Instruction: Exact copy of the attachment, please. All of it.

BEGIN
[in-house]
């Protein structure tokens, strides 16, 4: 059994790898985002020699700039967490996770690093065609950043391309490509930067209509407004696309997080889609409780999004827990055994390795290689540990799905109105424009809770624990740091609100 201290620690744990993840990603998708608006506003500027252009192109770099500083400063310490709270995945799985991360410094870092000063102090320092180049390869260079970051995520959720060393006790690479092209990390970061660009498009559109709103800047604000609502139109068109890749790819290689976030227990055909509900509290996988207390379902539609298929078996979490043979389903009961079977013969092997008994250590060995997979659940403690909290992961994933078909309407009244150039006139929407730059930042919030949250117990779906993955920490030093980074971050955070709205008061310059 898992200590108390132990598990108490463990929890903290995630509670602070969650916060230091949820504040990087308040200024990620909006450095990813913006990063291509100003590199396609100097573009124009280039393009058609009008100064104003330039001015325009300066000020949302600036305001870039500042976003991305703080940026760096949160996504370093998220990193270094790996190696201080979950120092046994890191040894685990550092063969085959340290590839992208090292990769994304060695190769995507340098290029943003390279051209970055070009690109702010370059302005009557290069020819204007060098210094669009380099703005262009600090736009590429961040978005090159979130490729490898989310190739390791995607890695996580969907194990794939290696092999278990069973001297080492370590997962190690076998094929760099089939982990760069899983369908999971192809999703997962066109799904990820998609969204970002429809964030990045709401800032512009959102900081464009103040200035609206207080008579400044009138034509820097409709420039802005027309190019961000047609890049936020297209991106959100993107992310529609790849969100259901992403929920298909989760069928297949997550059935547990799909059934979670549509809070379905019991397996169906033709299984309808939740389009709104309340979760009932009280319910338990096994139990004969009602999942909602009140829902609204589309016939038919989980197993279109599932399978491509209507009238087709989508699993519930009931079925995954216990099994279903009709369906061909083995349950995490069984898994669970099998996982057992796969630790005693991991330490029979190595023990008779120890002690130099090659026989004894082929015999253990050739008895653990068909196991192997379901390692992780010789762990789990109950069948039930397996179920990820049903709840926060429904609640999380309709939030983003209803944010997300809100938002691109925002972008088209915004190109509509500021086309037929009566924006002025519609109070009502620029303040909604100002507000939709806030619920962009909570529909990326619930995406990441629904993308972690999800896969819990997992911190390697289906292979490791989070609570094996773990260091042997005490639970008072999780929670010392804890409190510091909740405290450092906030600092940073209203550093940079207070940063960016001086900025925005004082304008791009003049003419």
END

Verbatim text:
[in-house]
């Protein structure tokens, strides 16, 4: 059994790898985002020699700039967490996770690093065609950043391309490509930067209509407004696309997080889609409780999004827990055994390795290689540990799905109105424009809770624990740091609100 201290620690744990993840990603998708608006506003500027252009192109770099500083400063310490709270995945799985991360410094870092000063102090320092180049390869260079970051995520959720060393006790690479092209990390970061660009498009559109709103800047604000609502139109068109890749790819290689976030227990055909509900509290996988207390379902539609298929078996979490043979389903009961079977013969092997008994250590060995997979659940403690909290992961994933078909309407009244150039006139929407730059930042919030949250117990779906993955920490030093980074971050955070709205008061310059 898992200590108390132990598990108490463990929890903290995630509670602070969650916060230091949820504040990087308040200024990620909006450095990813913006990063291509100003590199396609100097573009124009280039393009058609009008100064104003330039001015325009300066000020949302600036305001870039500042976003991305703080940026760096949160996504370093998220990193270094790996190696201080979950120092046994890191040894685990550092063969085959340290590839992208090292990769994304060695190769995507340098290029943003390279051209970055070009690109702010370059302005009557290069020819204007060098210094669009380099703005262009600090736009590429961040978005090159979130490729490898989310190739390791995607890695996580969907194990794939290696092999278990069973001297080492370590997962190690076998094929760099089939982990760069899983369908999971192809999703997962066109799904990820998609969204970002429809964030990045709401800032512009959102900081464009103040200035609206207080008579400044009138034509820097409709420039802005027309190019961000047609890049936020297209991106959100993107992310529609790849969100259901992403929920298909989760069928297949997550059935547990799909059934979670549509809070379905019991397996169906033709299984309808939740389009709104309340979760009932009280319910338990096994139990004969009602999942909602009140829902609204589309016939038919989980197993279109599932399978491509209507009238087709989508699993519930009931079925995954216990099994279903009709369906061909083995349950995490069984898994669970099998996982057992796969630790005693991991330490029979190595023990008779120890002690130099090659026989004894082929015999253990050739008895653990068909196991192997379901390692992780010789762990789990109950069948039930397996179920990820049903709840926060429904609640999380309709939030983003209803944010997300809100938002691109925002972008088209915004190109509509500021086309037929009566924006002025519609109070009502620029303040909604100002507000939709806030619920962009909570529909990326619930995406990441629904993308972690999800896969819990997992911190390697289906292979490791989070609570094996773990260091042997005490639970008072999780929670010392804890409190510091909740405290450092906030600092940073209203550093940079207070940063960016001086900025925005004082304008791009003049003419």